Making Maple Syrup | Yankee Classic
Inside the sugarhouse, he replaced the wood-burning evaporator with one that runs on oil and wood, and more recently his sons invested in a new invention, an evaporator that runs off the steam that it creates. Robert Howrigan has good cause to take exception to being branded old-fashioned.
In the sugar bush Shelley makes her way toward the sound of the horses. The creak of the wagons gets louder, and there’s a snuffling as the horses exhale. In spite of the buried lines, it’s still necessary to collect the sap from the buckets way up in the bush.
“Hey there!” she calls.
Danny and Robbie are five years apart, and they look enough alike so that even though she has been married to Danny for 15 years, Shelley will still sometimes get him confused with Robbie.
They stop and set up onto the wagon. The big tank on the planks is full of fresh sap, as clear as water. They are nearly finished with the run today. In spite of the warm temperatures, they haven’t collected as much as usual, and they say that this year may be the worst they’ve seen, ever.
Shelley sets the cooler on the wagon, and Danny and Robbie dig around for their sandwiches and sodas. Even with the horses’ help, this is hungry work.
Their explanation for why they have not replaced the horses with tractors or four-wheel-drive vehicles is simple: “We like the horses.” Besides, Robert Howrigan will say further, “Where can you find a tractor that knows which tree comes next?”
The horses, Scott and Moses, have been at this a long time, and they know the route up through this exquisitely rough road, replete with boulders and gullies, where even the most rugged four-wheel-drive could not go. It’s a trip they make every day during this season, which can last as long as eight weeks but which is usually more like six. Even a veteran like Robert Howrigan cannot tell you the rules for sugaring season.
“We’ve made syrup in February, and I’ve boiled in May,” he says. “If I’ve learned anything about sugaring, it’s that next year will be different. It’s not like haying or planting, in that you can get it tomorrow if today’s not right. With sugaring there’s no tomorrow. You either do it today or you’ve lost it.”
The only thing you have to watch with the horses is their impatience. They know the route, but they also want to be done with it, and as the day comes to a close and those
familiar last trees come into sight, Danny struggles to hold the team back in their haste to return to their stalls. When he was nine, Danny got his foot trapped under a tank filled with new sap, and his toes still remember that injury. That’s the only injury he can recall in working these woods.
The Howrigans use the horses only in the spring, for collecting sap. The rest of the year, Scott and Moses and the other three teams they own are out to pasture, “living the life of Reilly,” according to Robert Howrigan.
Danny and Robbie sit in the strong spring sun. The trees are still bare, but it’s easy to know that real spring will soon come to these northern woods. Like their father, they know about all there is to know about sugaring. They know about the warm side of the woods and the cold side. They know which trees are the sweet trees and which ones aren’t much good. They know these trees like a herd they keep. “They have to know all the trees by their first names,” Robert Howrigan says. And they do. Most trees yield sap that is two or three percent syrup. A three percent tree is considered a really sweet tree. The Howrigans claim that they have an eight percent tree.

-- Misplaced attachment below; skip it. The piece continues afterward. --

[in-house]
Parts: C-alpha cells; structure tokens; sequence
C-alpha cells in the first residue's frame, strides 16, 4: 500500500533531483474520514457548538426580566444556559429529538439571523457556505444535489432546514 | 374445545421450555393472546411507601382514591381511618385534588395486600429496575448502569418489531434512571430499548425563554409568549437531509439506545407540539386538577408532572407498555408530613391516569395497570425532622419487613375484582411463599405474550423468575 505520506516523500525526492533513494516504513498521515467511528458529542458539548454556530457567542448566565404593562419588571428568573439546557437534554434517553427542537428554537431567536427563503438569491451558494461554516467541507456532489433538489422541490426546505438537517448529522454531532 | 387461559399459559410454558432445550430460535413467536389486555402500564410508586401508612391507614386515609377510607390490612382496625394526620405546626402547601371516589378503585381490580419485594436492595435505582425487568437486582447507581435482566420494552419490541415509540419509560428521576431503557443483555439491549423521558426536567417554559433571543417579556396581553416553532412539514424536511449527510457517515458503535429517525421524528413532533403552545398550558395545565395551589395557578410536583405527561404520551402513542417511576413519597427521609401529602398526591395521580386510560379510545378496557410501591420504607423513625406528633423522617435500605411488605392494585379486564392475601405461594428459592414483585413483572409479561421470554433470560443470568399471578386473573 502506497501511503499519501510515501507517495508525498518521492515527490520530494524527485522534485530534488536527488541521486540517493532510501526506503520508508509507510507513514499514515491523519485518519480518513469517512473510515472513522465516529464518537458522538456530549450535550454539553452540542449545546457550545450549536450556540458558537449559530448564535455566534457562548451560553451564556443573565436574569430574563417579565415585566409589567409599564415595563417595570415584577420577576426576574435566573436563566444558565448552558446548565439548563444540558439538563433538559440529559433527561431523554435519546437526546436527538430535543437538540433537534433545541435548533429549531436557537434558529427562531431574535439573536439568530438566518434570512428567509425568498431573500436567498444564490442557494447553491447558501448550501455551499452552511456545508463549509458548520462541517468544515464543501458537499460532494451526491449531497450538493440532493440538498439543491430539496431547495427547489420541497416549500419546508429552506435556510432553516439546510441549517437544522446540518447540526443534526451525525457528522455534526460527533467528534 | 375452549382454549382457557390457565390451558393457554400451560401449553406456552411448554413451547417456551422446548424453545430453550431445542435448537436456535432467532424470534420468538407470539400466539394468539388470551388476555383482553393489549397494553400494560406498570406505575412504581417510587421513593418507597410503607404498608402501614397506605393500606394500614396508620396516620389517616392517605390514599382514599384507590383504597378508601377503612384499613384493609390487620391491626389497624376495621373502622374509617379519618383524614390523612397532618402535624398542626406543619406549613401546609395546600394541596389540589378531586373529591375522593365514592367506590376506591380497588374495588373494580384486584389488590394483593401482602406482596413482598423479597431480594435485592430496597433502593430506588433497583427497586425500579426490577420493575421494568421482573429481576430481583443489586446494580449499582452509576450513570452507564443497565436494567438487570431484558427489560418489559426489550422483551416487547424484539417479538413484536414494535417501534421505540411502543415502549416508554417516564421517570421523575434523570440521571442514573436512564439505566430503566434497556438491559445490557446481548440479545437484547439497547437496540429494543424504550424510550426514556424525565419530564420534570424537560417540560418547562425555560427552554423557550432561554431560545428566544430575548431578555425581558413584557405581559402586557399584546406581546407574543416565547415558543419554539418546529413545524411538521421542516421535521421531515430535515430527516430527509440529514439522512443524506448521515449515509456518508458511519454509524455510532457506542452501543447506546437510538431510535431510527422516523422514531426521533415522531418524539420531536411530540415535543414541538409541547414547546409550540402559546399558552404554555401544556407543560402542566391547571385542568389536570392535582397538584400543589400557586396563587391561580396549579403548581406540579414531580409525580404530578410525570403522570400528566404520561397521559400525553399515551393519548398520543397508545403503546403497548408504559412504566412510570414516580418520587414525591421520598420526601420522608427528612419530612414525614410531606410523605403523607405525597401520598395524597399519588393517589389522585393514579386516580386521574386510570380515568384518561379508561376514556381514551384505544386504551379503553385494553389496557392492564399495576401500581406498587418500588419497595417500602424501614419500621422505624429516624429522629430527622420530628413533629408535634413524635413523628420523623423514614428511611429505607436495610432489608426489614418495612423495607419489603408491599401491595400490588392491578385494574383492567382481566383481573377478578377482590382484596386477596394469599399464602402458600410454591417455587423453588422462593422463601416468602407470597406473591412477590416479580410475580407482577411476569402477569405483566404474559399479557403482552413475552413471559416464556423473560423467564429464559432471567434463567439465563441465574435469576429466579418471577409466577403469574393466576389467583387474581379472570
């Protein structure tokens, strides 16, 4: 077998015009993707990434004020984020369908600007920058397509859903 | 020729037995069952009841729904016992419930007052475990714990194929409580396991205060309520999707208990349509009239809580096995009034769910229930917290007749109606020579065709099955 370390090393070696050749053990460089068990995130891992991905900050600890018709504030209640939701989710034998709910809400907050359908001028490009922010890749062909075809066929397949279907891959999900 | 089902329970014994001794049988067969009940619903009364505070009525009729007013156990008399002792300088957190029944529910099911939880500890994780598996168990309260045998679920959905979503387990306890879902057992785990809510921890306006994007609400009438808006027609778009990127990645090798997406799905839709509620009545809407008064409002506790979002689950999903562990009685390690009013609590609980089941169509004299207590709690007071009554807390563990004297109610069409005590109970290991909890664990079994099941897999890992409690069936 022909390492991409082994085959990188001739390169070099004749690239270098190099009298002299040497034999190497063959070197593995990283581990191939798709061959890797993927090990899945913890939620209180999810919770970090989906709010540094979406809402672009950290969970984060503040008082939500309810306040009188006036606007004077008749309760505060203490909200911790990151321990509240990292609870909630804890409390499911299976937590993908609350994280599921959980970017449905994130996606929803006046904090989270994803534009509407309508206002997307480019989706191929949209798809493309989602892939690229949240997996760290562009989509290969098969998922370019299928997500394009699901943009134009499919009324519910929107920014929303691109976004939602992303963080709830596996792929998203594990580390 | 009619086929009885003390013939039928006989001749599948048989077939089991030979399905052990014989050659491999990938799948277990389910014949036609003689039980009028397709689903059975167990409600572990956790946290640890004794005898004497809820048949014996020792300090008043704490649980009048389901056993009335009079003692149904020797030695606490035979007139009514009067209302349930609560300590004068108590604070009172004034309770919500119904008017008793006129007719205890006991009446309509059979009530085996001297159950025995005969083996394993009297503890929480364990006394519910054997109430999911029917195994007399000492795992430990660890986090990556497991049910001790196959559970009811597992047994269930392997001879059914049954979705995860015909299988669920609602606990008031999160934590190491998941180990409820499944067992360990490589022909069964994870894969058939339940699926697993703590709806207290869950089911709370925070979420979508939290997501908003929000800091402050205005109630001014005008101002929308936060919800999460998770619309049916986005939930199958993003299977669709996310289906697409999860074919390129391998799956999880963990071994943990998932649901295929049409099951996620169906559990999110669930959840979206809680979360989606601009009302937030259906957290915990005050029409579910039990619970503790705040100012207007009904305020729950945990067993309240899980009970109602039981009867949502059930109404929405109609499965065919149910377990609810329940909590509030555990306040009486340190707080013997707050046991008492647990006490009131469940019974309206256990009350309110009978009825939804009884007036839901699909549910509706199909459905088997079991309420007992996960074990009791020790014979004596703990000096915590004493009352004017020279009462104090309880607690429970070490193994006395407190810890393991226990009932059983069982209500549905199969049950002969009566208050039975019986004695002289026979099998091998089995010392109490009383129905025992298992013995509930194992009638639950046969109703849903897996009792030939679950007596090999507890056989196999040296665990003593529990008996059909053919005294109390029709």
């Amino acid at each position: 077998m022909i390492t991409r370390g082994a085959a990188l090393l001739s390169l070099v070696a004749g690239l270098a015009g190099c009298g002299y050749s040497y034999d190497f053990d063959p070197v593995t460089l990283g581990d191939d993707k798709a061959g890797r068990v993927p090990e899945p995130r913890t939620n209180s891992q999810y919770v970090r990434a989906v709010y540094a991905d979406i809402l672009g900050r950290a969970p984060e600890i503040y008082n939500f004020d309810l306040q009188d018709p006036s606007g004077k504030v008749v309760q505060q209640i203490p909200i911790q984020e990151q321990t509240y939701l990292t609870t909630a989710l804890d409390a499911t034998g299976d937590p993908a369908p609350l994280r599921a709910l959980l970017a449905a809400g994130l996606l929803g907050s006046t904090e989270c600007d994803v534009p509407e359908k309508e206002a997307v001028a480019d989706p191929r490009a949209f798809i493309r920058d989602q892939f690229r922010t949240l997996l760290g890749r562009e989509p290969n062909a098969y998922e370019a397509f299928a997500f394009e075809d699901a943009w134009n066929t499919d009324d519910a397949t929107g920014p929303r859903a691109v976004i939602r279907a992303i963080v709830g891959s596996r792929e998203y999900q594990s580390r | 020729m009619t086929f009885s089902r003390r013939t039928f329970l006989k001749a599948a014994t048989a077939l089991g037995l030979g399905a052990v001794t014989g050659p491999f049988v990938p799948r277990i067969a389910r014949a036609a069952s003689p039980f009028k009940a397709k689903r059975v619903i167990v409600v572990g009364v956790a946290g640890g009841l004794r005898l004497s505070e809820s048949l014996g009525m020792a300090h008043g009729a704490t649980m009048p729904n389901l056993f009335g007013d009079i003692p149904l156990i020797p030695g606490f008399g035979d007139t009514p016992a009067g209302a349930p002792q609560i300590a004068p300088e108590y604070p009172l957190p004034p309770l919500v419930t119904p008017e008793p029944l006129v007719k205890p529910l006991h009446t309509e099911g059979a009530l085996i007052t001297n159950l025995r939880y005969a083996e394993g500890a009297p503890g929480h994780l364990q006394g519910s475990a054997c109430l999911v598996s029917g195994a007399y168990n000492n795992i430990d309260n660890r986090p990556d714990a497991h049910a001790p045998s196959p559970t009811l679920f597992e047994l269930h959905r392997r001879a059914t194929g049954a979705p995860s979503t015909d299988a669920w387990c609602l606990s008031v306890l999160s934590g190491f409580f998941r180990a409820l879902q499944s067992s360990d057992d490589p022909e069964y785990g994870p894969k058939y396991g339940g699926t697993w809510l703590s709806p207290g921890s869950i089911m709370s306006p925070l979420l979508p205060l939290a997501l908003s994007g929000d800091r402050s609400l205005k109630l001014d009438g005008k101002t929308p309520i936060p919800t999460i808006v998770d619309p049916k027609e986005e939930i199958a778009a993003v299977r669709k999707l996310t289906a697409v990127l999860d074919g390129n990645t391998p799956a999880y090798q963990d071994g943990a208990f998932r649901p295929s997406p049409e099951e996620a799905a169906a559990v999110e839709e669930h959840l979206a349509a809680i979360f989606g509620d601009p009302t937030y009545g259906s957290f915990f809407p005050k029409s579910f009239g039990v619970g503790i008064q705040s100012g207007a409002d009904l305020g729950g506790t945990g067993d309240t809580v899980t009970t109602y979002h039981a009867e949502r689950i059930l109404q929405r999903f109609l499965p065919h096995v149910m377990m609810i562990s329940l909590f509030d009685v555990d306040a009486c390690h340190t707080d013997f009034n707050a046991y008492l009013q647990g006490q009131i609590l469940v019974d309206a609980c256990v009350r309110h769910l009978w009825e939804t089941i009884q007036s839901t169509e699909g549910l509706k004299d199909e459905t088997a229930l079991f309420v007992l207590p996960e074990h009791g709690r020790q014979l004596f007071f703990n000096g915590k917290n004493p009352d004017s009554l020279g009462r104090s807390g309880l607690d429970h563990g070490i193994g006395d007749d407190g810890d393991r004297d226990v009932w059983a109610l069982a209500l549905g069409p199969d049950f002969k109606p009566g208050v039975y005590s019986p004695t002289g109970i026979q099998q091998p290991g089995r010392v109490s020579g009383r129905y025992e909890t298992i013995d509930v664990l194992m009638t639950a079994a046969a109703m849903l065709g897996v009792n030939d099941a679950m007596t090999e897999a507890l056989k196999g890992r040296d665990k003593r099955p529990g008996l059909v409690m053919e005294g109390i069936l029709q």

But this is their favorite part, just being out here in the woods on a day like this. As the season moves, they do also, moving with the sun from the warm side into the cold side, where the sap has finally begun to move. Farming is hard now. The sugaring is just a small part of their business, which is primarily dairying. “We spend an awful lot of time on the books,” Robbie says, shaking his head. Less and less time out in the air.
“Want a ride back?” Danny offers.
“Sure,” says Shelley. She packs up the cooler and hops onto the wagon, holding on to the side of the vat. The sap sloshes inside as the horses toil up over a large boulder and then strain as the wagon tilts down the other side. A few more buckets down the line, the horses are in the clear and their spirits lift. They pick up speed, and Danny leans on the reins to try to hold them back. These horses have done this so often, they are like children arguing for one good reason why they have to go slowly. Once they hit the road that leads down to the sugarhouse, Danny has to use all his might to rein them in as they make their way to the sugarhouse. Spill the whole vat and that’s a morning wasted. And, as his father has always said, in sugaring there’s no tomorrow.
It is sweet and steamy inside the sugarhouse. The vats are as big as houses and the men stand on ramps to watch the sap as it boils. Robert Howrigan claims that his grandfather was a very sickly man who suffered terribly from asthma and rheumatoid arthritis. All through the winter, he walked about in pain. But once he got into the sugarhouse, the steam would cure his asthma and the syrup would loosen up his joints. “Every year you’d think he wasn’t going to make it, and then once they got that sap boiling, he was good for another year. Yes, yes,” he says, after a long, thoughtful pause, “maple has been very good to us.”
On the windowsill of the sugarhouse are small clear bottles filled with syrup, each a different shade of copper. At the end of the line is a bottle of ketchup. “The guys like to throw hot dogs into the vat and boil them up to keep themselves going,” Shelley explains. More often than not, the boiling goes on throughout the night. “Sap is not like whiskey,” Robert Howrigan says. “It does not improve with age. You’ve got to boil it right away and make way for the next day’s crop.” A sweet hot dog goes a long way in the middle of the night.